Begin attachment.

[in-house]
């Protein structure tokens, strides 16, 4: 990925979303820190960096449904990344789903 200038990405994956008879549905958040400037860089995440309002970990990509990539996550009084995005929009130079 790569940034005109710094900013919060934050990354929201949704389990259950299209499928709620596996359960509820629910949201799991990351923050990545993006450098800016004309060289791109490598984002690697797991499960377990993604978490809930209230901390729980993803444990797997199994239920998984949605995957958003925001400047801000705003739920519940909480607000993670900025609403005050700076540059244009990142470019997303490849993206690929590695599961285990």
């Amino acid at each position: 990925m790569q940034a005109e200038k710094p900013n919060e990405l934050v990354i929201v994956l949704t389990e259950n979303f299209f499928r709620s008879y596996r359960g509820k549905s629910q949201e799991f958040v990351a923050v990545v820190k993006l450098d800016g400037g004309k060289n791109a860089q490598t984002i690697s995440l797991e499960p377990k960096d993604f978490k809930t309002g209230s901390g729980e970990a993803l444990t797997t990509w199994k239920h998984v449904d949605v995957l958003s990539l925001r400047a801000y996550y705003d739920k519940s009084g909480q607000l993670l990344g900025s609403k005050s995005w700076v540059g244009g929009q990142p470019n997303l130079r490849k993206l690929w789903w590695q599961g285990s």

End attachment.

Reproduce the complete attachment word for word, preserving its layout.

[in-house]
């Protein structure tokens, strides 16, 4: 990925979303820190960096449904990344789903 200038990405994956008879549905958040400037860089995440309002970990990509990539996550009084995005929009130079 790569940034005109710094900013919060934050990354929201949704389990259950299209499928709620596996359960509820629910949201799991990351923050990545993006450098800016004309060289791109490598984002690697797991499960377990993604978490809930209230901390729980993803444990797997199994239920998984949605995957958003925001400047801000705003739920519940909480607000993670900025609403005050700076540059244009990142470019997303490849993206690929590695599961285990």
């Amino acid at each position: 990925m790569q940034a005109e200038k710094p900013n919060e990405l934050v990354i929201v994956l949704t389990e259950n979303f299209f499928r709620s008879y596996r359960g509820k549905s629910q949201e799991f958040v990351a923050v990545v820190k993006l450098d800016g400037g004309k060289n791109a860089q490598t984002i690697s995440l797991e499960p377990k960096d993604f978490k809930t309002g209230s901390g729980e970990a993803l444990t797997t990509w199994k239920h998984v449904d949605v995957l958003s990539l925001r400047a801000y996550y705003d739920k519940s009084g909480q607000l993670l990344g900025s609403k005050s995005w700076v540059g244009g929009q990142p470019n997303l130079r490849k993206l690929w789903w590695q599961g285990s």